is handy for powering external projects such as an ESP with radar detector for instance.

Search for Solar Power Bank and you should find some for less than £4 (free postage).




   Buying Tips
All these sorts of items are available off ebay with free delivery on a slow boat from China for less than it costs to drive to your local supermarket.
If you select "Buy it now" Format then wait for screen refresh, then select "Worldwide" Item Location and wait for refresh, then tick "Free postage" Delivery Option, you will be presented with new items available for sale to other countries at perhaps better exchange rates still with free delivery.
if you enter .99 for example into the Price "to" window then click the ">>" button it will only list any items costing less than a quid.

If a cheap free delivery item is available for about the same price from several sellers, and is cheap enough that I decide to get more than one of them, I have learned not to put all my eggs in the same basket by ordering multiple items from the same seller... if it is free delivery then it doesn't cost me any more to order only 1 from several different sellers, then if there is a problem with any one item, it won't affect any of the others.

Similarly I have learned not to order many items at a time from a seller - it doesn't benefit me if a seller bundles many free delivery items into one bigger package, but it will be worse for me if there is a problem with a bigger package of many items, so I spread them out to be sent individually.

Be aware that there is a growing number of cheating scammers who deliberately undercut prices to grab the cash flow without any intention to supply. You could be waiting several weeks for a delivery that never comes, then eventually be forced to seek re-imbursement from ebay.
But you can usually spot such scammers simply by looking at their total transactions... I would rather pay the going rate to a seller with a rating of tens of thousands rather than risk being conned by a deliberate scammer with a rating of less than 2000 because of trying to save a few pennies.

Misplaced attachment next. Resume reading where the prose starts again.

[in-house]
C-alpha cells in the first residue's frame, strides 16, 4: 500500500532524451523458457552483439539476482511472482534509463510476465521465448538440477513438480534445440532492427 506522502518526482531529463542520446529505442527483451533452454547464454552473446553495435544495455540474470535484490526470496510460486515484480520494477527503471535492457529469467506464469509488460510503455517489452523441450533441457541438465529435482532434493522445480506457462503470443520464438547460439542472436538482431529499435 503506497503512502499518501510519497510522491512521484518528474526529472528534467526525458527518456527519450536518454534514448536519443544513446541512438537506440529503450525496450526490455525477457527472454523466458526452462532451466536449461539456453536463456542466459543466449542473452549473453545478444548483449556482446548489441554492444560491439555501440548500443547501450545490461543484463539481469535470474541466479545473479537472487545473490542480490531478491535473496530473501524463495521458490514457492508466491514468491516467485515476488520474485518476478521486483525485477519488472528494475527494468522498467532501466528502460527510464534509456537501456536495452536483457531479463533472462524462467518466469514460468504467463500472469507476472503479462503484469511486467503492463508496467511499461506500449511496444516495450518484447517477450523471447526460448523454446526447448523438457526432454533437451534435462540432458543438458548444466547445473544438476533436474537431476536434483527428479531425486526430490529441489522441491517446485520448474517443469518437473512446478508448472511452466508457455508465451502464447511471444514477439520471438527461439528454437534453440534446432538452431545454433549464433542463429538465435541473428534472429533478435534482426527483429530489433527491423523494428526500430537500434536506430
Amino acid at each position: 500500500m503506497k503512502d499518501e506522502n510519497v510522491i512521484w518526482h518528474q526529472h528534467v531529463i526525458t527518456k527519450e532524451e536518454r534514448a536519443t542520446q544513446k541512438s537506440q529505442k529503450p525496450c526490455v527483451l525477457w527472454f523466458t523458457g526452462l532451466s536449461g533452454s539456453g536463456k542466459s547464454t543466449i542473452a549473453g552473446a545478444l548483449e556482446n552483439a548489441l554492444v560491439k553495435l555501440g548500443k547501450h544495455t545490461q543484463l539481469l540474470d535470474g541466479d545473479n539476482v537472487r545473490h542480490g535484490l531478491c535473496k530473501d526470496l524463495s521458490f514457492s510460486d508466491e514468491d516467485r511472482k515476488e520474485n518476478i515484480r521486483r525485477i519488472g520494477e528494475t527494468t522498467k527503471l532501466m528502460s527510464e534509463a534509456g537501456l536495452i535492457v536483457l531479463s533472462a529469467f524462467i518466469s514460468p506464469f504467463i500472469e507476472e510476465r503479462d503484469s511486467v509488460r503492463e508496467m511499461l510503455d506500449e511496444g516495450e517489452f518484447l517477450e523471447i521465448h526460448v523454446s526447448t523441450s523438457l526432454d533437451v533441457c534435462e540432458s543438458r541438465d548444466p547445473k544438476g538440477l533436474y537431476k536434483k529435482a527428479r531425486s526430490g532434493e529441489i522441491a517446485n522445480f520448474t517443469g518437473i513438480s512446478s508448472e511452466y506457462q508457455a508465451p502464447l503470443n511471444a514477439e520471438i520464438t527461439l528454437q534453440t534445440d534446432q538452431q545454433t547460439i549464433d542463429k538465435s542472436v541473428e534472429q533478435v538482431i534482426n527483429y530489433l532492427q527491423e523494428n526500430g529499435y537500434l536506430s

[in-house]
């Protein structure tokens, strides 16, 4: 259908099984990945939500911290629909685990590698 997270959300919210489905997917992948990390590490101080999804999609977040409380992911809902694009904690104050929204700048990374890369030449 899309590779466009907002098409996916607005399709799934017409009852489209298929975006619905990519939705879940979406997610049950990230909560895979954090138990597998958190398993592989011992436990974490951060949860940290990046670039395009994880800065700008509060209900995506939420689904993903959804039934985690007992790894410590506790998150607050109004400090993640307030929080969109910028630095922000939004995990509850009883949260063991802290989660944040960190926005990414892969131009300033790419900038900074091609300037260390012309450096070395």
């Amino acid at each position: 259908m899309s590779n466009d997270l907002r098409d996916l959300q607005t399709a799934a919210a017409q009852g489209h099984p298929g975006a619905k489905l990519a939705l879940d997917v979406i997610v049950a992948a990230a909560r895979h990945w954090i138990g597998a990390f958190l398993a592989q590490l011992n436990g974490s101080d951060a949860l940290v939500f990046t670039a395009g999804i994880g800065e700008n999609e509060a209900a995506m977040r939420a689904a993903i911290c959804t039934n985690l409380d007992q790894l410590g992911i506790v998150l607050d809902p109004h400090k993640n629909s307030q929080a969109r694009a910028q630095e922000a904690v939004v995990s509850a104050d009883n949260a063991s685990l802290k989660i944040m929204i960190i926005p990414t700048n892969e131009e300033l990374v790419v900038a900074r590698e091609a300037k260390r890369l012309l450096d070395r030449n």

So if you've had good dealings with a seller, go back to him knowing he's genuine, rather than risk penny-pinching to slightly cheaper unknowns.

Occasionally some items don't work, occasionally some don't arrive, but the paypal money back guarantee means you never need to lose out.
Most ebay sellers are very protective of their feedback reputation, so will attempt to keep you satisfied without you needing to complain to ebay.
If you do need to escalate a problem to ebay you have a realistic expectation of receiving satisfaction, which is more than you may get elsewhere.

Ali express does not impose an 'honesty' feedback system on their sellers, and has more financial incentive to favour their sellers rather than the victims, therefore dishonest sellers with no reputation to protect and little fear of reprisal can (and some do) openly lie and cheat to 'rip off' buyers knowing there is nothing their victims can do about it. So don't be tempted by prices that are too good to be true, because they may cost you dear.

Wherever you buy from, any ripoff scammer who is deliberately baiting a honey trap can obviously under-cut the best prices of all genuine sellers.

But when all is said and done, it is astonishing what cheap hi-tech devices and modules we can buy sent free delivery from around the world.